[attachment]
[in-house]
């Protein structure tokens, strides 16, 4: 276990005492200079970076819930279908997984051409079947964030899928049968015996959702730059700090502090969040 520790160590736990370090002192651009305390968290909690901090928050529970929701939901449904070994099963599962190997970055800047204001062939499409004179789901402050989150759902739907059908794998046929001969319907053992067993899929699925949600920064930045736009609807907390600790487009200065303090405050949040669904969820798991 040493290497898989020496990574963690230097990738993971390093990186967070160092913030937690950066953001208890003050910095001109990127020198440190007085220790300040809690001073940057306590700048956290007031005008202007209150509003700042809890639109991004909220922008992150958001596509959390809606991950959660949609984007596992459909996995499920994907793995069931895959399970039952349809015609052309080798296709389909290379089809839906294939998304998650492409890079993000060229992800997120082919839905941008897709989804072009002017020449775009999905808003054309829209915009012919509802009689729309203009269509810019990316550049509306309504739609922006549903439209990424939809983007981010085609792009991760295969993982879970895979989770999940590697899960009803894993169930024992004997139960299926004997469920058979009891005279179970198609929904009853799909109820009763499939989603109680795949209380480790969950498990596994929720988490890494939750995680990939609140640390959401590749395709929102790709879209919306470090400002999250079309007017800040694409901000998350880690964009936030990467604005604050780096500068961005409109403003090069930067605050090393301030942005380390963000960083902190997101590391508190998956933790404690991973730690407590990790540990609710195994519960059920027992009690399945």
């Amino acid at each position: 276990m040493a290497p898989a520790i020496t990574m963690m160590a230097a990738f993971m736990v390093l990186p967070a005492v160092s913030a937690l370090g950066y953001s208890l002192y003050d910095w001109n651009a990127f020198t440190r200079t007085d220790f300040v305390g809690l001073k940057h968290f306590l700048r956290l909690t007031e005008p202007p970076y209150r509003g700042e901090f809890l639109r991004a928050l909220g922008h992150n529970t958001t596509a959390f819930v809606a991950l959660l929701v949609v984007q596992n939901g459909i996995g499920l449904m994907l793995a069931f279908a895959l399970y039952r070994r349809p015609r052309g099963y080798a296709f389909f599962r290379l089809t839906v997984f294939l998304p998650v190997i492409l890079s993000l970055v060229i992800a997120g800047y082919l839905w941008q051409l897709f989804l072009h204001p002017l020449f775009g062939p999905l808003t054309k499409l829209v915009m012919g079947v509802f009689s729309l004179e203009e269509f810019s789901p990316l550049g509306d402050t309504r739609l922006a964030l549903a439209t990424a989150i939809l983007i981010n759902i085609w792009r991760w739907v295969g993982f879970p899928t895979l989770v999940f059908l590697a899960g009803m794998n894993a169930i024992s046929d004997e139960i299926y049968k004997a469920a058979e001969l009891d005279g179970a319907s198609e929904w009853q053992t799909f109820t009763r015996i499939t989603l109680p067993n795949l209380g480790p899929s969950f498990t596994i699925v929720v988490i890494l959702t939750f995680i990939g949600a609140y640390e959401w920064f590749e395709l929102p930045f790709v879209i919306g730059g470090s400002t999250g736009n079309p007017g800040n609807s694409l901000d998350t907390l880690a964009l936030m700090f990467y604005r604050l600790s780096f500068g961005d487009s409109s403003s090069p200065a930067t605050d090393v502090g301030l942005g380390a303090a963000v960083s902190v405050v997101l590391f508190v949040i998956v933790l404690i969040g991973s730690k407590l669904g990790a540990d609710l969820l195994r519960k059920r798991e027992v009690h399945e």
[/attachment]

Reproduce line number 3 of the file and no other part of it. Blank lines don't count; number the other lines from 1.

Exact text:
């Amino acid at each position: 276990m040493a290497p898989a520790i020496t990574m963690m160590a230097a990738f993971m736990v390093l990186p967070a005492v160092s913030a937690l370090g950066y953001s208890l002192y003050d910095w001109n651009a990127f020198t440190r200079t007085d220790f300040v305390g809690l001073k940057h968290f306590l700048r956290l909690t007031e005008p202007p970076y209150r509003g700042e901090f809890l639109r991004a928050l909220g922008h992150n529970t958001t596509a959390f819930v809606a991950l959660l929701v949609v984007q596992n939901g459909i996995g499920l449904m994907l793995a069931f279908a895959l399970y039952r070994r349809p015609r052309g099963y080798a296709f389909f599962r290379l089809t839906v997984f294939l998304p998650v190997i492409l890079s993000l970055v060229i992800a997120g800047y082919l839905w941008q051409l897709f989804l072009h204001p002017l020449f775009g062939p999905l808003t054309k499409l829209v915009m012919g079947v509802f009689s729309l004179e203009e269509f810019s789901p990316l550049g509306d402050t309504r739609l922006a964030l549903a439209t990424a989150i939809l983007i981010n759902i085609w792009r991760w739907v295969g993982f879970p899928t895979l989770v999940f059908l590697a899960g009803m794998n894993a169930i024992s046929d004997e139960i299926y049968k004997a469920a058979e001969l009891d005279g179970a319907s198609e929904w009853q053992t799909f109820t009763r015996i499939t989603l109680p067993n795949l209380g480790p899929s969950f498990t596994i699925v929720v988490i890494l959702t939750f995680i990939g949600a609140y640390e959401w920064f590749e395709l929102p930045f790709v879209i919306g730059g470090s400002t999250g736009n079309p007017g800040n609807s694409l901000d998350t907390l880690a964009l936030m700090f990467y604005r604050l600790s780096f500068g961005d487009s409109s403003s090069p200065a930067t605050d090393v502090g301030l942005g380390a303090a963000v960083s902190v405050v997101l590391f508190v949040i998956v933790l404690i969040g991973s730690k407590l669904g990790a540990d609710l969820l195994r519960k059920r798991e027992v009690h399945e």